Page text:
The Universe is all of space and time and their contents, including planets, stars, galaxies, and all other forms of matter and energy.
Manali Kallat Vainu Bappu (August 10, 1927 – August 19, 1982) was an Indian astronomer and president of the International Astronomical Union.
A variable star is a star whose brightness as seen from Earth (its apparent magnitude) fluctuates.
The velocity of an object is the rate of change of its position with respect to a frame of reference, and is a function of time.
In astronomy, the velocity dispersion (σ) is the statistical dispersion of velocities about the mean velocity for a group of objects, such as an open cluster, globular cluster, galaxy, galaxy cluster, or supercluster.
Venus is the second planet from the Sun, orbiting it every 224.7 Earth days.
The Virgo Cluster is a cluster of galaxies whose center is 53.8 ± 0.3 Mly (16.5 ± 0.1 Mpc) away in the constellation Virgo.
The Virgo interferometer is a large interferometer designed to detect gravitational waves predicted by the general theory of relativity.
A visual binary is a gravitationally bound system that can be resolved into two stars.
Cosmic voids are vast spaces between filaments (the largest-scale structures in the universe), which contain very few or no galaxies.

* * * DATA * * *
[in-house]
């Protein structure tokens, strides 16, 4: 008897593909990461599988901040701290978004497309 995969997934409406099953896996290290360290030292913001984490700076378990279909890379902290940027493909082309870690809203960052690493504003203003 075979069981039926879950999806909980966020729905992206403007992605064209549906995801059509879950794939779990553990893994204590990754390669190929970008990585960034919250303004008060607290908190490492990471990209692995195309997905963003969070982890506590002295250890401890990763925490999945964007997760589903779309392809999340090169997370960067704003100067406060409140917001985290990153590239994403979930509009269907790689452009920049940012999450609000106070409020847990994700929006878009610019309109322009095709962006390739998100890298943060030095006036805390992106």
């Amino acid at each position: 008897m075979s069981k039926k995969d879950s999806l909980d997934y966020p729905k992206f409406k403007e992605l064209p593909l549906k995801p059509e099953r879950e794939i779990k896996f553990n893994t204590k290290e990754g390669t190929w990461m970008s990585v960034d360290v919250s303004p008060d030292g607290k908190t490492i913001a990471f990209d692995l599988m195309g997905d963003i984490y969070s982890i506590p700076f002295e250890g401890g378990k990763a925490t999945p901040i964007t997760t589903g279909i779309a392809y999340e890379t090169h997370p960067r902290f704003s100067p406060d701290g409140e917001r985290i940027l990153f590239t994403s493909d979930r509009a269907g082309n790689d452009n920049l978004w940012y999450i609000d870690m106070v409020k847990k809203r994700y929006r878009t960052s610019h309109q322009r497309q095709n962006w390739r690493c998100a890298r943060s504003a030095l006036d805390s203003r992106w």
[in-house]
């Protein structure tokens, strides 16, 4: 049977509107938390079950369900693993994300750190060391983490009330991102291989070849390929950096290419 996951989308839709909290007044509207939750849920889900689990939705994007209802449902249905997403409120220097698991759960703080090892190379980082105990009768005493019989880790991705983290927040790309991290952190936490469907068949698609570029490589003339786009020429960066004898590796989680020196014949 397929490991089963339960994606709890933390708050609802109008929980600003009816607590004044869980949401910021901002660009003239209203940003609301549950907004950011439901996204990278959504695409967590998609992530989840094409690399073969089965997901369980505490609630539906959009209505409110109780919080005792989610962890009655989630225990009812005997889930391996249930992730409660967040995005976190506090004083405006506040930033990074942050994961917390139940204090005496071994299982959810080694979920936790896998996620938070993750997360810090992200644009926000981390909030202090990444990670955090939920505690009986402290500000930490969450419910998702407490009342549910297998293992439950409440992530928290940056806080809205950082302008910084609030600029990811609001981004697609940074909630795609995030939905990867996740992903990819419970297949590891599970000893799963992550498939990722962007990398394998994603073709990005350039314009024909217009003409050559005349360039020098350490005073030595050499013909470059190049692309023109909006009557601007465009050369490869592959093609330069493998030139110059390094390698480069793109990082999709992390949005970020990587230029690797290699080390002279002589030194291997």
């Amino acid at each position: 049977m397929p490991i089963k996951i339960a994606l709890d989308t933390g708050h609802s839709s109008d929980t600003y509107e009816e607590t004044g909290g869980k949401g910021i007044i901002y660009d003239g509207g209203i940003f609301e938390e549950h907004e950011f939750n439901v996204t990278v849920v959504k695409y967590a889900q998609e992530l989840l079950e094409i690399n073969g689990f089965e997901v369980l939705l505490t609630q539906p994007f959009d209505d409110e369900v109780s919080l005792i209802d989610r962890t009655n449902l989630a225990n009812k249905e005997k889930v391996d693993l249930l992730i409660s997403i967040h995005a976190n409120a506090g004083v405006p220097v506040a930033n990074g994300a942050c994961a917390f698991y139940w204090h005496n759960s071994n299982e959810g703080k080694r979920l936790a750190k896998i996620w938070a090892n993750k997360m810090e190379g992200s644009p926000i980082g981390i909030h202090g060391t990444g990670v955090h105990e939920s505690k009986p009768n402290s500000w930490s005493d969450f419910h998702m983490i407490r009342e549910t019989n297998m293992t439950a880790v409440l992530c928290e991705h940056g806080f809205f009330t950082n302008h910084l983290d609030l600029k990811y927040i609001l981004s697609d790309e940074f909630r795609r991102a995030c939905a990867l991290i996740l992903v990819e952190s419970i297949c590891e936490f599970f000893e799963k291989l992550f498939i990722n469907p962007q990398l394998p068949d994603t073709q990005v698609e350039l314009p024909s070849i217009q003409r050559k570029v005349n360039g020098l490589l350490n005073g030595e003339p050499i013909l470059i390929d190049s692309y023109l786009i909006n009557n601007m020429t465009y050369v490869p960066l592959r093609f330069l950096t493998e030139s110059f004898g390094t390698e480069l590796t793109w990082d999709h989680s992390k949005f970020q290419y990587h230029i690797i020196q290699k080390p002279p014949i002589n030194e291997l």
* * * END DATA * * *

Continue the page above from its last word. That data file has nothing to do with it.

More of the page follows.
Wilhelm Heinrich Walter Baade (March 24, 1893 – June 25, 1960) was a German astronomer who worked in the United States from 1931 to 1959.
The Wide Field Camera 3 (WFC3) is the Hubble Space Telescope's last and most technologically advanced instrument to take images in the visible spectrum.
The WiggleZ Dark Energy Survey was a large-scale astronomical redshift survey carried out on the 3.9 metre Anglo-Australian Telescope (AAT) at the Siding Spring Observatory, New South Wales between August 2006 and January 2011.
The Ca II K line in cool stars is among the strongest emission lines which originates in the star's chromosphere.
X-ray binaries are a class of binary stars that are luminous in X-rays.
X-ray bursters are one class of X-ray binary stars exhibiting periodic and rapid increases in luminosity (typically a factor of 10 or greater) that peak in the X-ray regime of the electromagnetic spectrum.
Astronomical scale, Astronomical scales, Cosmic Distance Ladder, Cosmological distance scale, Cosmological ladder, Distance (astronomy), Distance ladder, Extragalactic Distance Scale, Extragalactic distance scale, Main sequence fitting, Standard Candle, Standard candle, Standard candles, Standard siren, Stellar distance.